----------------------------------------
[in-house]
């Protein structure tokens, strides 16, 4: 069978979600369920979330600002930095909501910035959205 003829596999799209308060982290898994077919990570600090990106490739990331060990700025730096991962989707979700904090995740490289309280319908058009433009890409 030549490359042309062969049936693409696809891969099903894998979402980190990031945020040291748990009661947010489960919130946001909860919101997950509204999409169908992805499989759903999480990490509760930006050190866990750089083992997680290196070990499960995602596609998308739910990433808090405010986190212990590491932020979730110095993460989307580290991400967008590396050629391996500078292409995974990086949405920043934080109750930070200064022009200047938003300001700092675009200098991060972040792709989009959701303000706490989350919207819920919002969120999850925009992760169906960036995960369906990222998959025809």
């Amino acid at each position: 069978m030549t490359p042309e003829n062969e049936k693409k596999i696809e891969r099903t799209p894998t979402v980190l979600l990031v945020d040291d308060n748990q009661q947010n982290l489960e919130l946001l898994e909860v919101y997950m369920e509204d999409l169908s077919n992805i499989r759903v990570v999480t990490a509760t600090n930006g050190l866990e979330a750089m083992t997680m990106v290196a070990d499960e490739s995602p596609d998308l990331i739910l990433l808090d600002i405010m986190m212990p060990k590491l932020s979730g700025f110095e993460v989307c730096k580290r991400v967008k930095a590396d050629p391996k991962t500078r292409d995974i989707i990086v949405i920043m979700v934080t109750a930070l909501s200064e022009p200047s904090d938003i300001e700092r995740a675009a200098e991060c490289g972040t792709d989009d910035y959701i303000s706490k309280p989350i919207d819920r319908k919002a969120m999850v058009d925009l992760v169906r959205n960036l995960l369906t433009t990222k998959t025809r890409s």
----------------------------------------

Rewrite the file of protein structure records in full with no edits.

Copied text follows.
[in-house]
């Protein structure tokens, strides 16, 4: 069978979600369920979330600002930095909501910035959205 003829596999799209308060982290898994077919990570600090990106490739990331060990700025730096991962989707979700904090995740490289309280319908058009433009890409 030549490359042309062969049936693409696809891969099903894998979402980190990031945020040291748990009661947010489960919130946001909860919101997950509204999409169908992805499989759903999480990490509760930006050190866990750089083992997680290196070990499960995602596609998308739910990433808090405010986190212990590491932020979730110095993460989307580290991400967008590396050629391996500078292409995974990086949405920043934080109750930070200064022009200047938003300001700092675009200098991060972040792709989009959701303000706490989350919207819920919002969120999850925009992760169906960036995960369906990222998959025809």
């Amino acid at each position: 069978m030549t490359p042309e003829n062969e049936k693409k596999i696809e891969r099903t799209p894998t979402v980190l979600l990031v945020d040291d308060n748990q009661q947010n982290l489960e919130l946001l898994e909860v919101y997950m369920e509204d999409l169908s077919n992805i499989r759903v990570v999480t990490a509760t600090n930006g050190l866990e979330a750089m083992t997680m990106v290196a070990d499960e490739s995602p596609d998308l990331i739910l990433l808090d600002i405010m986190m212990p060990k590491l932020s979730g700025f110095e993460v989307c730096k580290r991400v967008k930095a590396d050629p391996k991962t500078r292409d995974i989707i990086v949405i920043m979700v934080t109750a930070l909501s200064e022009p200047s904090d938003i300001e700092r995740a675009a200098e991060c490289g972040t792709d989009d910035y959701i303000s706490k309280p989350i919207d819920r319908k919002a969120m999850v058009d925009l992760v169906r959205n960036l995960l369906t433009t990222k998959t025809r890409s």